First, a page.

CHAPTER 5INCOME AND SUBSTITUTION EFFECTSProblems in this chapter focus on comparative statics analyses of income and own-price changes. Many of the problems are fairly easy so that students can approach the ideas involved in shifting budget constraints
Punjab Engineering College - ECON - ECON111
CHAPTER 6DEMAND RELATIONSHIPS AMONG GOODSTwo types of demand relationships are stressed in the problems to Chapter 6: cross-price effects and composite commodity results. The general goal of these problems is to illustrate how the demand for one particu
Punjab Engineering College - ECON - ECON111
CHAPTER 7PRODUCTION FUNCTIONSBecause the problems in this chapter do not involve optimization (cost minimization principles are not presented until Chapter 8), they tend to have a rather uninteresting focus on functional form. Computation of marginal an
Punjab Engineering College - ECON - ECON111
CHAPTER 8COST FUNCTIONSThe problems in this chapter focus mainly on the relationship between production and cost functions. Most of the examples developed are based on the Cobb-Douglas function (or its CES generalization) although a few of the easier on
Punjab Engineering College - ECON - ECON111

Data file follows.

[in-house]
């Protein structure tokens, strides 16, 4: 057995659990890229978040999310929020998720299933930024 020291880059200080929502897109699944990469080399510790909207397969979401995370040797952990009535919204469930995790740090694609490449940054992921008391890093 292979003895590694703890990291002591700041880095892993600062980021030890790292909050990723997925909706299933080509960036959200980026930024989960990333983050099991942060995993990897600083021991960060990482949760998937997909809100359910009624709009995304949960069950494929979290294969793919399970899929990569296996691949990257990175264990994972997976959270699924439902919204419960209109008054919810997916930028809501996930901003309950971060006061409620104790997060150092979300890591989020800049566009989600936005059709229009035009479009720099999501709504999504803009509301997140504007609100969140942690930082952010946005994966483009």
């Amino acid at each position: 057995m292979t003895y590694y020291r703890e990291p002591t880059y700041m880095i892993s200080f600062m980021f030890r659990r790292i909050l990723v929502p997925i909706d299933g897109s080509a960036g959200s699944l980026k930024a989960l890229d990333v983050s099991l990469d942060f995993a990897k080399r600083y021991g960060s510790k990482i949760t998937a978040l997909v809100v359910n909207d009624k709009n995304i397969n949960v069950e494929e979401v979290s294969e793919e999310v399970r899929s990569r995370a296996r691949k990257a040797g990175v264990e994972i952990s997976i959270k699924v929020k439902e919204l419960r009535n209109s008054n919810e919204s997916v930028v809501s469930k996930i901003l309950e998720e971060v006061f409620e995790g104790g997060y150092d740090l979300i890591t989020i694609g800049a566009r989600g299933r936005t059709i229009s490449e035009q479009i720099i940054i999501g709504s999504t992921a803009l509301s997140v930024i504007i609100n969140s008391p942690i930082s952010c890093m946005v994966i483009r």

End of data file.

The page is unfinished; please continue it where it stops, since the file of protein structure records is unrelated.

Chapter 8Strategy and Game TheoryGame Theory Game theory studies strategic interactions Game theory models portray complex strategic situations in a highly simplified and stylized setting abstract from personal and institutional details to get a mathem
Punjab Engineering College - ECON - ECON111
Chapter 8Strategy and Game TheoryGame Theory Game theory studies strategic interactions Game theory models portray complex strategic situations in a highly simplified and stylized setting abstract from personal and institutional details to get a mathem
Punjab Engineering College - ECON - ECON111
CHAPTER 9PROFIT MAXIMIZATIONProblems in this chapter consist mainly of applications of the P = MC rule for profit maximization by a price-taking firm. A few of the problems (9.29.5) ask students to derive marginal revenue concepts, but this concept is n